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10 common outdoor plants that can be toxic to your pets

Cheryl Santa Maria
Digital Reporter

Friday, May 20, 2016, 3:00 AM - Warmer weather is making its way across Canada, and that means pets -- and their pet owners -- will be spending more time outdoors.

While there's nothing wrong with a little fresh air, there are some things to keep in mind.

Animals are curious by nature and many like to sniff and nibble on everything they come across.

Here are 10 common outdoor plants you'll want to steer your furry friends away from.

If your pet has ingested a toxic plant or you suspect you pet has come into contact with a poisonous plant, take the animal to a vetrinarian immediately. The sooner possible poisoning is identified and treated, the better your pet's chances for a speedy recovery.


Ingesting an azalea can cause serious health problems in pets. Eating just a few leaves can lead to vomiting, diarrhea and drooling. If not treated by a veterinarian, an animal could fall into a coma, possibly leading to death.


Some types of lilies -- like the peace, Peruvian and calla lily will do nothing more than irritate the mouth, tongue and esophagus if ingested.

Other types of lilies, like the day (pictured above), day, Asiatic, Easter and Japanese show varieties can result in kidney failure in cats. Between 2 and 3 petals or leaves is enough to cause serious issues. (Editor's note: A previous version of this article referred to the day lily as a tiger lily. It has since been corrected).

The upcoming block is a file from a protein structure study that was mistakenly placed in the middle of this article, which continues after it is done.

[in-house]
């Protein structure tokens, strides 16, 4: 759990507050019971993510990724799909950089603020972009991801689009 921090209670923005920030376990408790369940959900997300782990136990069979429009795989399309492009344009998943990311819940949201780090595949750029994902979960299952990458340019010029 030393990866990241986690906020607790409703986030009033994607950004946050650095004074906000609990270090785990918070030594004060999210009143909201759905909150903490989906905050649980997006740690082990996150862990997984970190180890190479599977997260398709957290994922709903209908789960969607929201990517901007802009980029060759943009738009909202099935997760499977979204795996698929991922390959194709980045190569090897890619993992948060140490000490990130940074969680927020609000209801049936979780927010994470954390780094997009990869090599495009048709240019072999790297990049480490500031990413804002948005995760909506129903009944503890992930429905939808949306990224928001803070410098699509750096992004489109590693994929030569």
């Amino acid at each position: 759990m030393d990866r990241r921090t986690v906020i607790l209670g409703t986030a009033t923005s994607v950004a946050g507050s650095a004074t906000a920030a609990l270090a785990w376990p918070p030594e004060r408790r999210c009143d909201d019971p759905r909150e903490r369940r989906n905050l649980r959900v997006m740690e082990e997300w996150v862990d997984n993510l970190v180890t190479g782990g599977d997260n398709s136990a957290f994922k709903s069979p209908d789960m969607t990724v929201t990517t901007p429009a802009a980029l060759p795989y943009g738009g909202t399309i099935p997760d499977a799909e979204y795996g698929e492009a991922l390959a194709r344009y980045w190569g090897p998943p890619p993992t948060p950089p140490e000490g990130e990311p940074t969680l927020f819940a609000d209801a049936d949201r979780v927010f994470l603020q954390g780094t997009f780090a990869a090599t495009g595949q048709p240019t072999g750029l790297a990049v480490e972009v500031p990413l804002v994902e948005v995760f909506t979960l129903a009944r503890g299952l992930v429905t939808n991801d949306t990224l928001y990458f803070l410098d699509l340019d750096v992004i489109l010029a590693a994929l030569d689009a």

Daffodils aren't just toxic to animals -- they can cause upset in humans, too.

The flowers contain an alkaloid called lycorine, which is known to induce vomiting.

Ingesting an entire bulb can cause stomach upset, diarrhea, as well as heart and respiratory issues.


Tulip bulbs are more toxic than the actual flower and its leaves.

They can cause stomach upset, with the severity depending on how much is eaten.


This tiny flower is toxic to cats, dogs, horses and cows.

While it generally doesn't cause serious issues (vomiting, drooling and stomach upset are the most common side effects) it can, it rare instances, result in paralysis.


While pretty to look at, try to keep your cats and dogs away from gladiolas.

If ingested, drooling, lethargy and stomach upset are possible.


The effects of morning glories can be mild to moderate for cats and dogs, depending on how much they eat.

Symptoms include: Stomach upset, anemia and, in some cases, liver failure.


Cats and dogs can experience drooling, skin irritation, slowed heart rate and pupil dilation if they get too close to a poppy.


Chives are a staple in many herb gardens, and animals seem to flock to it, often mistaking it for grass.

This plant, along with onion, garlic and leek, is part of the allium family and it's toxic to both cats and dogs. Akita and shibu inu dogs, along with cats, seem to be most susceptible.

Abdominal pain can be an issue, along with an elevated heart rate, weakness, and an increased respiratory rate. It could take several days before symptoms are apparent.


Dogs and cats that dine on hydrangeas can experience lethargy, vomiting and diarrhea.

Related: Toxic creatures in Canada


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